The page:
So, you tried those Nutella-and-Biscoff cookie butter-layered freezer brownies from TikTok and loved the results, but you hated the process. Spreading the cookie butter and Nutella on parchment was a sticky mess, they took forever to freeze, and by the time they were out of the oven, the process had stretched to seven hours. Happily, this whole “layered brownie” thing can be accomplished much more easily and quickly (the way brownies are supposed to go). It just turns out you’re freezing the wrong layers.
The original TikTok layered freezer brownie recipe requires spreading a thin layer of Nutella on a piece of parchment paper, and a thing layer of Biscoff cookie butter on another sheet of parchment paper, and putting both in the freezer to set firmly. Once they’ve hardened, you spread out a layer of your preferred brownie batter into a pan, peel off a layer of Nutella and place it onto the batter. Add more batter and peel off the Biscoff layer to lay upon the second brownie batter layer, and top it all off with a final blob of brownie batter. Bake as usual, et voilà, a deliciously gooey brownie with distinct candy-butter layers shall appear.
Sounds lovely, but three complaints kept popping up: the Nutella and Biscoff layers take hours to freeze; the layers begin softening quickly, making it hard to remove them from the parchment paper; and it is tough to get the cold layers to meet the corners and edges of the pan.
The idea of a neatly layered brownie sounded magnificent to me, albeit with a method that seemed a little backward. Both the Biscoff and Nutella spread are made with different oils, and trying to harden an unsaturated fat in the freezer will undoubtedly require a long wait, and the results will be short-lived, as unsaturated fats are a liquid in their natural room temperature state. Even once you get those sticky-sweet dessert spreads to freeze, they’ll warm up quickly; unless you’re working in a walk-in fridge with gloves on, your warm hands and above 40°F ambient temperature will be enough for the cookie butter to soften.
So I flipped things around.
Most recipes for brownies include a high proportion of butter, a saturated fat that we all know gets stone-solid in the freezer. Butter cools down rapidly and maintains a firmer frozen texture, making it an ideal base upon which to spread layers of sweet, gooey condiments. Not to mention, you don’t have to do it seven hours in advance, as it only takes 10-15 minutes to become firm.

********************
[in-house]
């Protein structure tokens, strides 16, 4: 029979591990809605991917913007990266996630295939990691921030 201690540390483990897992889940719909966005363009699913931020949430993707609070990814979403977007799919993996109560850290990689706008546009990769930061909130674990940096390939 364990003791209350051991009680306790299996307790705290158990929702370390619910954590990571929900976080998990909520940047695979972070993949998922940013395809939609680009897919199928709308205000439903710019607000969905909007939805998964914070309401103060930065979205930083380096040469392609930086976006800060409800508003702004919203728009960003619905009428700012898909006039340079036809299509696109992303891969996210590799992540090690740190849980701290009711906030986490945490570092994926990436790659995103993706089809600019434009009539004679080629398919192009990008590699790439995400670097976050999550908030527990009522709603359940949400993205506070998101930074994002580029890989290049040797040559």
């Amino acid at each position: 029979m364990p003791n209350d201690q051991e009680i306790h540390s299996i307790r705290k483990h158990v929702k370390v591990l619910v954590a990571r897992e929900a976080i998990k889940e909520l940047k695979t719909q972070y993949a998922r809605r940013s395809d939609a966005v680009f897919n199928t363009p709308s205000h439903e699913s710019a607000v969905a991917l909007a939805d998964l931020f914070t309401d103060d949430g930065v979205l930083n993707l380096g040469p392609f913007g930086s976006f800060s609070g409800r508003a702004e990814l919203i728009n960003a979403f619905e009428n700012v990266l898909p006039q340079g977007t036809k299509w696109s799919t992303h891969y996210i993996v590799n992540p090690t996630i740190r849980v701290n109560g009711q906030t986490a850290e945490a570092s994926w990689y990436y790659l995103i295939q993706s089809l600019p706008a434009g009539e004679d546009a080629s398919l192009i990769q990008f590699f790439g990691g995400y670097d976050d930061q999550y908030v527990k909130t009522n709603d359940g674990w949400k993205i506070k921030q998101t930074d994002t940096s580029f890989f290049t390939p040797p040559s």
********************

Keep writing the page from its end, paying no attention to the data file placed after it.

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Mix up your brownie batter of choice. This can be a scratch-made recipe with butter, or a boxed mix. Note that boxed mixes often call for an egg, water and oil to be added to the powdered mix. Simply swap out the measurement for oil with an equal measurement of melted butter. I used Duncan Hines boxed mix, which called for ½ cup of oil; instead I melted down one stick of butter. It worked like a charm, and I got the added benefit of a richer butter flavor. The butter will also set more firmly than oil after baking, making it easier to cut clean squares and see all of your layers.
Spread ⅓ of the batter into a buttered and parchment-lined baking dish—whichever size dish you like, according to the brownie recipe’s instructions. Put it in the freezer for 10-15 minutes. Keep the chocolate hazelnut and cookie spreads at room temperature so they are smooth and spreadable. Remove the firmed batter from the freezer and spread on a layer of Nutella. Besides being able to easily reach the edges and the corners with the chocolatey spread, you can adjust this layer to be paper-thin or up to a ¼-inch thick—unlike the original, which does not allow for whims, nor whimsy. You can then immediately spread another ⅓ of the brownie batter on top of the Nutella.
Place the dish back in the freezer for another 10-15 minutes. Spread the cookie butter onto this middle brownie layer as thickly or thinly as you like. Immediately spread the last bit of brownie batter onto the Biscoff. Bake your layered brownie according to the recipes directions and your preference, adding a few minutes to account for the cold temperature and added layers in the middle of the batter. I like the center to be fudgy but set, so I ended up adding 7-10 minutes to the bake time.
Eat the brownies however you like—hot and runny, or chilled and fudgy. The brownies will cut better if you allow them to chill, and you can further firm them in the fridge if you want the drama of the layers to show up in every slice. Using this alternate method, you can easily spread other tasty condiments that don’t really freeze like fruit jams, frostings, or marshmallow fluff. Have fun exploring and creating your own viral brownie layers.